Totally. That could wrap , your income statement messaging. Yes,
Jordan Buckner: it is. Like for the outside and in internally. And so you know, I know one problem that a lot of founders have, you know, even if they get that right, is how often should I be updating my cost of goods sold in this environment because we see such fluctuations with pricing.
Alice Zhang: That's a great question. I would say it [00:10:00] like, I will wear my consultant hand, right? It depends. You know, I talk to a lot of founders. I'm still actually in search of a really robust, even, I think depends on whether or not you can have a robust. Inventory management system that'll be my view, right?
Or if you have a streamlined process to update your inventory and cost of goods sold. I think that , the assumption is startup founders and early stage c p g founder owner, they're extremely resource constrained. So typically a founder has to wear so many hats, multiple hats to the extent that they have to manage sales.
They have manage pitching, raise, fund they have to manage internal operation. I would say, Try to streamline your internal process. If you haven't streamlined either by Excel or some kind of tools. Obviously if you have a robust inventory management system, ideally you should be able to pull that.
Inventory near real time. That's ideal. So we could [00:11:00] help to update the cost of good sold. Right? What MyPocket CFO our adopted approach for our customer today is because I know how much time consuming it could be to just update the cost of good sold.
We adopt approach where we allow , our founders to estimate their cost of goods sold based on their historical data. Could be in their inventory management system, could be in their Excel spreadsheet, but based on their historical performance or that we rely really on founders' judgment. that's why I'm saying it's got to be a collaborative process. So , we typically, based on historical data, we suggest. We get founders consensus to say, Hey, , we can start with cost of goods sold as 50% or 40% or something along that line, right? And then our system just automatically book for every sale.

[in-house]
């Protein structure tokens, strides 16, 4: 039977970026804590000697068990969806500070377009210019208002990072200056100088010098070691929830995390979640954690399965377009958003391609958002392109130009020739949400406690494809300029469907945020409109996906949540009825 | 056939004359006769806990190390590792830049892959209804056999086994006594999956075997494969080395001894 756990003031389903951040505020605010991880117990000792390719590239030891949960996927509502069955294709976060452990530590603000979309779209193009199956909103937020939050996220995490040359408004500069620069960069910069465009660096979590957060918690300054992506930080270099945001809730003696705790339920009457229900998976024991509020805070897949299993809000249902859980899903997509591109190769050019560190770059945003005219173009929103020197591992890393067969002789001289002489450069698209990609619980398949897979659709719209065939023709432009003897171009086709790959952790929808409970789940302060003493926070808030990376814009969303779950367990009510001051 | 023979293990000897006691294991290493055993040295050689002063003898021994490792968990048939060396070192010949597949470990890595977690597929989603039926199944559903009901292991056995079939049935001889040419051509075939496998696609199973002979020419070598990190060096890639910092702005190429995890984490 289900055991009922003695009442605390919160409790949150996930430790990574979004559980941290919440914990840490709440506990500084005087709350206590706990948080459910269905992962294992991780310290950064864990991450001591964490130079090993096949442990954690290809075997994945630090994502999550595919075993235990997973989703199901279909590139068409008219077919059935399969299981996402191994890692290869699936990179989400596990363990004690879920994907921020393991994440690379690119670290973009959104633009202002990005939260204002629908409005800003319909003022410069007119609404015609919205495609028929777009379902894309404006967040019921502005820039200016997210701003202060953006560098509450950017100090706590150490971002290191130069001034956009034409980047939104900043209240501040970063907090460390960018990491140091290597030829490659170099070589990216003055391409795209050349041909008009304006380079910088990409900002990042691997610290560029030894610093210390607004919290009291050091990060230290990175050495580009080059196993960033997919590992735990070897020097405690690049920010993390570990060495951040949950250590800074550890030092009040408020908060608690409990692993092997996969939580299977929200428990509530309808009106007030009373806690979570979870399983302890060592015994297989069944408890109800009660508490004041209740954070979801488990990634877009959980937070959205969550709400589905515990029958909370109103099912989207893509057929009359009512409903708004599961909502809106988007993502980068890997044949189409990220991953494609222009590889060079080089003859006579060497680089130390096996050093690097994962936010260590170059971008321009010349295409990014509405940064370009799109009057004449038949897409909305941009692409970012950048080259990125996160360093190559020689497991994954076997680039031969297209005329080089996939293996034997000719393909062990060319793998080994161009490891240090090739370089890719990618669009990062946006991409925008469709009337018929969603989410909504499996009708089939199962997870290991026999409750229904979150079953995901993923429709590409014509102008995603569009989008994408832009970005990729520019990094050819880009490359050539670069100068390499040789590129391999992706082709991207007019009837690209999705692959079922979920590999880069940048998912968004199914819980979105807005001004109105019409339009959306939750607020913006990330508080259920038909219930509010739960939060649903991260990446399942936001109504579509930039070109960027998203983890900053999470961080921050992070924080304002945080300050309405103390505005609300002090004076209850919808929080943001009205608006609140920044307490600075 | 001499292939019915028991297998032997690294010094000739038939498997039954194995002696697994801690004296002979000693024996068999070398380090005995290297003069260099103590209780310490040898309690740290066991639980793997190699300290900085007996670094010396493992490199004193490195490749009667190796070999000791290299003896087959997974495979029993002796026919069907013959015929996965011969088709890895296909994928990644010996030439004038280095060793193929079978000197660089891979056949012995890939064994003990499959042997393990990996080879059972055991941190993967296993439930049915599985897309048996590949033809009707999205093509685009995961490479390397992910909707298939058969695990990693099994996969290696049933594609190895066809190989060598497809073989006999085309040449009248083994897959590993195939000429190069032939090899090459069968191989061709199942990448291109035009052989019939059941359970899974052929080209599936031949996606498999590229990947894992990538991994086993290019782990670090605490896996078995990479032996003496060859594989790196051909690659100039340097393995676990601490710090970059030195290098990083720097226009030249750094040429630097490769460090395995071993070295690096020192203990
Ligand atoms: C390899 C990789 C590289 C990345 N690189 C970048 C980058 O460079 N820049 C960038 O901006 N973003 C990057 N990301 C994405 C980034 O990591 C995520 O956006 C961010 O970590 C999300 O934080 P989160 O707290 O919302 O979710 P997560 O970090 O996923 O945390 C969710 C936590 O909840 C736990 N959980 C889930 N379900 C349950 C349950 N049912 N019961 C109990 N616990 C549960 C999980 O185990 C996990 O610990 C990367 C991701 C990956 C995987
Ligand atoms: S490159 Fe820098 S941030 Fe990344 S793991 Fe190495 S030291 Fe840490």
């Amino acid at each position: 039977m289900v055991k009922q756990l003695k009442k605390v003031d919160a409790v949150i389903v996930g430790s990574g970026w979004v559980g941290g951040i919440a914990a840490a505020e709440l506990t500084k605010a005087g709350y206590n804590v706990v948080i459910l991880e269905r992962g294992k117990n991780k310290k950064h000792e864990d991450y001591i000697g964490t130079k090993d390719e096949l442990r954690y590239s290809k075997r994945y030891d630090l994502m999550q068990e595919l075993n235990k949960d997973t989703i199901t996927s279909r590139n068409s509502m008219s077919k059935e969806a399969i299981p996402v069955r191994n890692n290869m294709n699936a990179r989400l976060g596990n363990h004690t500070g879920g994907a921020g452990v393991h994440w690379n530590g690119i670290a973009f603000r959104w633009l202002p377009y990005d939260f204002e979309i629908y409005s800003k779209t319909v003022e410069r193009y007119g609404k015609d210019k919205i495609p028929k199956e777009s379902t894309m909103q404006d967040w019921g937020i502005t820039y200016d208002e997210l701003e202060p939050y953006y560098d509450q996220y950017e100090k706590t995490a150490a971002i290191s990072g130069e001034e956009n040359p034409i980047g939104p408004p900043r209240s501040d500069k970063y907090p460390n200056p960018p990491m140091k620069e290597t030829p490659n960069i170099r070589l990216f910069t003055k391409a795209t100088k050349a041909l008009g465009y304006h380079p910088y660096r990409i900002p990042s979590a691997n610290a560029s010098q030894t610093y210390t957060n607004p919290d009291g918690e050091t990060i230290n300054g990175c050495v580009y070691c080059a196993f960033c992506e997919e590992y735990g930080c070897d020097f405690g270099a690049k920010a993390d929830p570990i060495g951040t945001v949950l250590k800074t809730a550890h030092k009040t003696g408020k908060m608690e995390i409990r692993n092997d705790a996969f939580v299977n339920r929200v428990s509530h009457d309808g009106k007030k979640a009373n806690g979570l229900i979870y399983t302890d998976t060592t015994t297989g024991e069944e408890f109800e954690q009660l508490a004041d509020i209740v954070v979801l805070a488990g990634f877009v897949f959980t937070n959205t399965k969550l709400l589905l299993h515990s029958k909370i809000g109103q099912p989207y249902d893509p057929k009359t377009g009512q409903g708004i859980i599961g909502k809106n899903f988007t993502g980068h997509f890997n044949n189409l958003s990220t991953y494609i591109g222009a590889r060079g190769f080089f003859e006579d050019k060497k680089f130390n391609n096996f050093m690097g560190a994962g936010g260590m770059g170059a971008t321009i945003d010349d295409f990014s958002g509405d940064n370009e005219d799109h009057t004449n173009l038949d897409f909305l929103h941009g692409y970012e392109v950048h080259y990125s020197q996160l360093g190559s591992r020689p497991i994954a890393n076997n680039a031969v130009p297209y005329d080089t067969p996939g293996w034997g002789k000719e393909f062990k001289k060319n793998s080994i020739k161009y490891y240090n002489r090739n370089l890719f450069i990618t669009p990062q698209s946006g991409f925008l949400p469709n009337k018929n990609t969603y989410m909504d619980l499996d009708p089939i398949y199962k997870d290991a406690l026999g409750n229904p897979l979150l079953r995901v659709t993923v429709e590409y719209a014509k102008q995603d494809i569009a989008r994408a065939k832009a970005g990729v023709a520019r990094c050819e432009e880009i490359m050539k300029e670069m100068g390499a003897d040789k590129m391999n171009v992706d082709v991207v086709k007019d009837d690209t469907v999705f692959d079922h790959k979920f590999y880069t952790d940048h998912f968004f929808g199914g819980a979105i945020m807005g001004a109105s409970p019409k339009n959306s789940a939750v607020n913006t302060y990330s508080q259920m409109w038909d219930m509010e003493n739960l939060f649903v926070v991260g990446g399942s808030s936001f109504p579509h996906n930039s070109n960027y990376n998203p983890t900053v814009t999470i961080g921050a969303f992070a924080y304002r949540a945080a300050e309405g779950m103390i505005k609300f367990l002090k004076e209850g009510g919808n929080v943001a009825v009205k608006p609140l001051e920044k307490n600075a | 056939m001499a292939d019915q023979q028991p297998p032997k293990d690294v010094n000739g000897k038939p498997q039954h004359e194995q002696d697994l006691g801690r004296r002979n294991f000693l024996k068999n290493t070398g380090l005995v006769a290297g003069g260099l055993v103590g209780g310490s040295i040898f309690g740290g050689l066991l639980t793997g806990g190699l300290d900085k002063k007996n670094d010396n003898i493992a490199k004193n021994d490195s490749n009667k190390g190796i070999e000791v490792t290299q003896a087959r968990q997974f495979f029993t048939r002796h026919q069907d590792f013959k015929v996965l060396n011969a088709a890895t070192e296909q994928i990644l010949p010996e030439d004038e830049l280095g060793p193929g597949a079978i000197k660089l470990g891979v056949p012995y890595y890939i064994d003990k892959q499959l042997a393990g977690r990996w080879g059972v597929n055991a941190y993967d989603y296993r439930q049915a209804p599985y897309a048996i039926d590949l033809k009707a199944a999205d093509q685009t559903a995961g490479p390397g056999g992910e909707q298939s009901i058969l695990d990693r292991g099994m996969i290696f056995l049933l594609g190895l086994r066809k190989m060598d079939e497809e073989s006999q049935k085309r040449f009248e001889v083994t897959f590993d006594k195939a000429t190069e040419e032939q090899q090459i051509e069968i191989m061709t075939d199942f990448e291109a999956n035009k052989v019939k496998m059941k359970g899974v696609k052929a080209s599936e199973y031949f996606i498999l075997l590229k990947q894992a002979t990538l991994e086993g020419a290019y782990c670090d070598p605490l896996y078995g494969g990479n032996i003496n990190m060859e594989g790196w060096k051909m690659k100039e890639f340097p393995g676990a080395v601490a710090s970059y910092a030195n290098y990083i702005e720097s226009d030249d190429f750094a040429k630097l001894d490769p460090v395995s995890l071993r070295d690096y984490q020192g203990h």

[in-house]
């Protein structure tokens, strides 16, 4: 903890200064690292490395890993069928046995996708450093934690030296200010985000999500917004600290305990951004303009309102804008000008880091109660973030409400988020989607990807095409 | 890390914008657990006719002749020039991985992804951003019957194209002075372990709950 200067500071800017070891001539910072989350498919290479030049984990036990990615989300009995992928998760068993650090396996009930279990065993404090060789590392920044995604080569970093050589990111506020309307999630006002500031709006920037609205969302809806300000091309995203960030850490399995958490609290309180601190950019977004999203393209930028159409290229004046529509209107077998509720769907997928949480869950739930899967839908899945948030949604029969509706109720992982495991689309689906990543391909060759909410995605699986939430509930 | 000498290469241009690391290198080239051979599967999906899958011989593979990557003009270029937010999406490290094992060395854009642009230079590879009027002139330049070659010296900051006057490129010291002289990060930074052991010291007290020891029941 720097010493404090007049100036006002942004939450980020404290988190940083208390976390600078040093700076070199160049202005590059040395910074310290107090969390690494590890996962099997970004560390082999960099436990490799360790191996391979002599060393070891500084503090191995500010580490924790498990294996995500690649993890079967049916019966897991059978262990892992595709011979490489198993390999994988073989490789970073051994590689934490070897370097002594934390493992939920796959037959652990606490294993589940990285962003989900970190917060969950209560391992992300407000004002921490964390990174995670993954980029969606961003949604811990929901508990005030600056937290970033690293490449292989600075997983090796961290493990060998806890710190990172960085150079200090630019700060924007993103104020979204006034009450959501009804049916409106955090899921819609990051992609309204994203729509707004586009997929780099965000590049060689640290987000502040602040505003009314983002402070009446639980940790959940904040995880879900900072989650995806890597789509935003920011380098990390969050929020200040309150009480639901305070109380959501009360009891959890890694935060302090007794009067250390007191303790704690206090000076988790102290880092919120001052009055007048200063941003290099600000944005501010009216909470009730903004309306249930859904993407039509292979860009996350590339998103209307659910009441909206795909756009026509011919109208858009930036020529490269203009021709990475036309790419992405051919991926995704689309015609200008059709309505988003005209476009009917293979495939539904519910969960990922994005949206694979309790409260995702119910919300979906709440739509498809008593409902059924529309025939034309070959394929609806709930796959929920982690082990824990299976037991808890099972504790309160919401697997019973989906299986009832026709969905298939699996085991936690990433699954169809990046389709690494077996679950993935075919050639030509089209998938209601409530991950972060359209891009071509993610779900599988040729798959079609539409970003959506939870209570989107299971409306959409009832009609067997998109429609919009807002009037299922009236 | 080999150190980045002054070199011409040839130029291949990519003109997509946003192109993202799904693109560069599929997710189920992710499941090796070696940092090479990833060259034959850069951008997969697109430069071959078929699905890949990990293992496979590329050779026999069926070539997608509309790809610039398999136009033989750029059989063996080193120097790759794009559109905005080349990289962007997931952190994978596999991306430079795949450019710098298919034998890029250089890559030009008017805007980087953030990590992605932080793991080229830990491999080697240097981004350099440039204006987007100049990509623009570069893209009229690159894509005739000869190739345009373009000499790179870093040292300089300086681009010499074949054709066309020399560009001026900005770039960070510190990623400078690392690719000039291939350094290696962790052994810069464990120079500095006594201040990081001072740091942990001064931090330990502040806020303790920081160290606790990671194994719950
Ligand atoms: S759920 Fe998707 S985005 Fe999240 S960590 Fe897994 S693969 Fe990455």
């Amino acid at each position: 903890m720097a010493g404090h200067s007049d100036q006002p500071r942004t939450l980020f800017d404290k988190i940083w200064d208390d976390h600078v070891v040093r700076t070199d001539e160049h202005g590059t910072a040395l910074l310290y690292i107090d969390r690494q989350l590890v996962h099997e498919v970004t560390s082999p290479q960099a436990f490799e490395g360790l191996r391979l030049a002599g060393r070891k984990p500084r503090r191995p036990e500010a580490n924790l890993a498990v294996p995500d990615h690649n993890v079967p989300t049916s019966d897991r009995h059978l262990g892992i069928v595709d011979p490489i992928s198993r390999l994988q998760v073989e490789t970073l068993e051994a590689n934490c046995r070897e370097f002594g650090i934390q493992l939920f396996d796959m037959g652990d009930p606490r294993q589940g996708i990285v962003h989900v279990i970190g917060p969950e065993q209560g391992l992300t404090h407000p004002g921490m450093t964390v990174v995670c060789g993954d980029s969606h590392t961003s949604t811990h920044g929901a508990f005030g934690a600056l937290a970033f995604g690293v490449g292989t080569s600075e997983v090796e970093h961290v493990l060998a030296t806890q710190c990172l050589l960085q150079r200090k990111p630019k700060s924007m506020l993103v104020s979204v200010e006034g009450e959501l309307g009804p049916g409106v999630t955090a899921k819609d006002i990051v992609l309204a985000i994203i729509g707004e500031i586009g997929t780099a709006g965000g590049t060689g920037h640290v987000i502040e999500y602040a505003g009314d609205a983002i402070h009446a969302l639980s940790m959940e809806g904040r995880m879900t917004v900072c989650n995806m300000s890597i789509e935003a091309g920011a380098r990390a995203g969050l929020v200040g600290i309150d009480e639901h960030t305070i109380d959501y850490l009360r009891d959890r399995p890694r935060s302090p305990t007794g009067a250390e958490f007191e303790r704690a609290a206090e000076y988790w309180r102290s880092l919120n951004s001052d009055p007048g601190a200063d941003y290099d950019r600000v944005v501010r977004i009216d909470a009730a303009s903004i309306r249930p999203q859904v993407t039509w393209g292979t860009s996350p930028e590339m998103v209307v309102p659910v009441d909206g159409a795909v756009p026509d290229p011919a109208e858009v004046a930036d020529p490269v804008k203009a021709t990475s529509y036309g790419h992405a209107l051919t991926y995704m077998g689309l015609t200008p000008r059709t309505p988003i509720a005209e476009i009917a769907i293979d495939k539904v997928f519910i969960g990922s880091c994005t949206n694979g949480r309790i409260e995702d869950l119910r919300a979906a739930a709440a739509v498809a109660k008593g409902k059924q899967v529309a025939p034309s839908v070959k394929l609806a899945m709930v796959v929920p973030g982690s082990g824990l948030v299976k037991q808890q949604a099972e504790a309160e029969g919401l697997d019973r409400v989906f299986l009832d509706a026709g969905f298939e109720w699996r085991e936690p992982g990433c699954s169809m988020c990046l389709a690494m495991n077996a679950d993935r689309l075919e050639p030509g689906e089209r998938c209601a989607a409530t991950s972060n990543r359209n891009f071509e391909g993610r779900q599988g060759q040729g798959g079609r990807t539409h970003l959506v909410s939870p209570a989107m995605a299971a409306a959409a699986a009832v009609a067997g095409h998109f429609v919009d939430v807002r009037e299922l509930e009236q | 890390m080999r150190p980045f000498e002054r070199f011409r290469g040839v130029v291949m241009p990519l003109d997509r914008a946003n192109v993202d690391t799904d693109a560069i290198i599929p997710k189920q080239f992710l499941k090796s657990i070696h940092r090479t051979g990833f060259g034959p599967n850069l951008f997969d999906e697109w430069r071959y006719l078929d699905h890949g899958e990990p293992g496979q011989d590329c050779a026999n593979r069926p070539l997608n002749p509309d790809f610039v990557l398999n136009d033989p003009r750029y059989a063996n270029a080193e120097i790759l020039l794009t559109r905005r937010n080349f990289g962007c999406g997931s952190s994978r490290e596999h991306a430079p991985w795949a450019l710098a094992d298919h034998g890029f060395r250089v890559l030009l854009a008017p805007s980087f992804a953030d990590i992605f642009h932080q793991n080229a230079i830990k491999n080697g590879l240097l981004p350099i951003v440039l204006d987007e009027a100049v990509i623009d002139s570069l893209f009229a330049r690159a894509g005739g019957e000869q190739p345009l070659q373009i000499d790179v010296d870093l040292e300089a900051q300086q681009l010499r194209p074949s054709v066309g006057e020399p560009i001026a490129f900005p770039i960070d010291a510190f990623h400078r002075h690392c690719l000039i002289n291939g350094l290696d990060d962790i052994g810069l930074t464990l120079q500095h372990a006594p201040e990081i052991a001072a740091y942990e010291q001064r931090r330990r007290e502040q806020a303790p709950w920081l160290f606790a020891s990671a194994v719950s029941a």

We automatically book a cost of good sold. And then on the monthly or quarterly basis. So I would say if [00:12:00] pricing adjustment is so frequent I would suggest we could do monthly a chew up with your inventory. So monthly you do a inventory tally. And then we can chew up in the accounting book about , how much inventory you have sold, you have moved, you know, shipped to the customer versus how much on the book as cause of good sold.
We can do a comparison and we can true up journal entry to make that match. Right. So that will be my suggested way. But that brought up a really good question is, if you allow me, I wanna talk a little bit about. , the move between income statement, I talk about income statement and the balance sheet, right?
Yeah. So you mentioned early on many founders made a mistake of putting their inventory, like they spent money, purchase raw materials, spend money to their co-packer to produce the goods. Typically it's by batch, you know, every quarter or something. That should go into their inventory on their balance sheet.
That spend is not expense because you [00:13:00] produce the goods and those goods are still sitting in your inventory. They should be your asset, right? , if you have not sold, It cannot be expensed expense has typically has a direct or indirect match with your sales. That's why they're an income statement.
Income statement is all about sales and associated operating expense, meaning sales and general and administrative, right? If you produce something sits in your inventory in your warehouse, that should go your balance sheet, and , that goes to the other topic related to profitability. Let's say if, you know, early stage as you said, like a hundred percent right, a typical early stage. C p g founder, it by default, , we call upfront investment. It's very hard for you to break even or make profit because we have to do a lot of upfront investment. And one of the biggest upfront investment is inventory. As you know, right, because you sell goods that one, consider that as your asset, not [00:14:00] consider that as your expense and bookkeeping was.
It should sit on your balance sheet and the purpose of the balance sheet. Considers balance sheet contains your asset, your liability, and your equity, right? Asset is for you to burn over time to propel your sales. That's the relationship between balance sheet and your income statement.
So think of your balance sheet as your asset that you're gonna burn over time to propel your business for the long term. Right. , so if you spend a lot of money on inventory, that's not a bad thing. Could be a good thing. It sits on your balance sheet and it brought up another topic. If you need cash and capital, because you are in red, you don't have enough cash capital to support your operation, 'cause you're losing money every month may not be a bad thing.